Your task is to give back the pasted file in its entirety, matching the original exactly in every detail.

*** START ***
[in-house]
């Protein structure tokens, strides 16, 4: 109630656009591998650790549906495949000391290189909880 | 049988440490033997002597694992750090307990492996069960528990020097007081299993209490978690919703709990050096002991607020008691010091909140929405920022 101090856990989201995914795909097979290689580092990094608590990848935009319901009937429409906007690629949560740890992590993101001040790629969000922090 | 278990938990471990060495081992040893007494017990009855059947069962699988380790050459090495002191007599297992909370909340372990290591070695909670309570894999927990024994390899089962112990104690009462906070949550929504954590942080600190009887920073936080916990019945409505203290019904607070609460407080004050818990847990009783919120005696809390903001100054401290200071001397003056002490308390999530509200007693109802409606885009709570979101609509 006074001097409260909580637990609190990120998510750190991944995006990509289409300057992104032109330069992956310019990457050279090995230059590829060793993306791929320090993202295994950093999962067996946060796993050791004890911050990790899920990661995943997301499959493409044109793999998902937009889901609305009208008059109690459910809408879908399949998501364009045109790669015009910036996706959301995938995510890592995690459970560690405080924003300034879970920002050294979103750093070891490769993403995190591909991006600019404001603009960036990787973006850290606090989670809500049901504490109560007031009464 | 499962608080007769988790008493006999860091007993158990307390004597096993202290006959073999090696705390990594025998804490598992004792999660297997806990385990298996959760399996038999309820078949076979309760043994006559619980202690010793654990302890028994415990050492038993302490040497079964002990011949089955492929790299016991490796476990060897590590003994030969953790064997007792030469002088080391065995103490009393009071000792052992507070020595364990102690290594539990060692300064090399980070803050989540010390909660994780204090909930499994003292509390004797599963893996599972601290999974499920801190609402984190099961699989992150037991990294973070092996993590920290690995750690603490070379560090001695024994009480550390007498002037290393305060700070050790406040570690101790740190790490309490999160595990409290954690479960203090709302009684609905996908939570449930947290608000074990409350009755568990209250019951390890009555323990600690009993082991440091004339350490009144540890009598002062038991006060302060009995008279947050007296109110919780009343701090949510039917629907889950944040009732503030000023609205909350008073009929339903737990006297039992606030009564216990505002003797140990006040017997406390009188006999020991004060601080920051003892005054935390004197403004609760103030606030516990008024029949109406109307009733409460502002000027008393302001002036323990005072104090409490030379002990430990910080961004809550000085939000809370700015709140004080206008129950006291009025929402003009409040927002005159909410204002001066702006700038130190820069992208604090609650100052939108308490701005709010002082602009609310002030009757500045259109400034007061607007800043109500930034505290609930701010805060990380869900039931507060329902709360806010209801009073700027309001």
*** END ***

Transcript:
[in-house]
């Protein structure tokens, strides 16, 4: 109630656009591998650790549906495949000391290189909880 | 049988440490033997002597694992750090307990492996069960528990020097007081299993209490978690919703709990050096002991607020008691010091909140929405920022 101090856990989201995914795909097979290689580092990094608590990848935009319901009937429409906007690629949560740890992590993101001040790629969000922090 | 278990938990471990060495081992040893007494017990009855059947069962699988380790050459090495002191007599297992909370909340372990290591070695909670309570894999927990024994390899089962112990104690009462906070949550929504954590942080600190009887920073936080916990019945409505203290019904607070609460407080004050818990847990009783919120005696809390903001100054401290200071001397003056002490308390999530509200007693109802409606885009709570979101609509 006074001097409260909580637990609190990120998510750190991944995006990509289409300057992104032109330069992956310019990457050279090995230059590829060793993306791929320090993202295994950093999962067996946060796993050791004890911050990790899920990661995943997301499959493409044109793999998902937009889901609305009208008059109690459910809408879908399949998501364009045109790669015009910036996706959301995938995510890592995690459970560690405080924003300034879970920002050294979103750093070891490769993403995190591909991006600019404001603009960036990787973006850290606090989670809500049901504490109560007031009464 | 499962608080007769988790008493006999860091007993158990307390004597096993202290006959073999090696705390990594025998804490598992004792999660297997806990385990298996959760399996038999309820078949076979309760043994006559619980202690010793654990302890028994415990050492038993302490040497079964002990011949089955492929790299016991490796476990060897590590003994030969953790064997007792030469002088080391065995103490009393009071000792052992507070020595364990102690290594539990060692300064090399980070803050989540010390909660994780204090909930499994003292509390004797599963893996599972601290999974499920801190609402984190099961699989992150037991990294973070092996993590920290690995750690603490070379560090001695024994009480550390007498002037290393305060700070050790406040570690101790740190790490309490999160595990409290954690479960203090709302009684609905996908939570449930947290608000074990409350009755568990209250019951390890009555323990600690009993082991440091004339350490009144540890009598002062038991006060302060009995008279947050007296109110919780009343701090949510039917629907889950944040009732503030000023609205909350008073009929339903737990006297039992606030009564216990505002003797140990006040017997406390009188006999020991004060601080920051003892005054935390004197403004609760103030606030516990008024029949109406109307009733409460502002000027008393302001002036323990005072104090409490030379002990430990910080961004809550000085939000809370700015709140004080206008129950006291009025929402003009409040927002005159909410204002001066702006700038130190820069992208604090609650100052939108308490701005709010002082602009609310002030009757500045259109400034007061607007800043109500930034505290609930701010805060990380869900039931507060329902709360806010209801009073700027309001």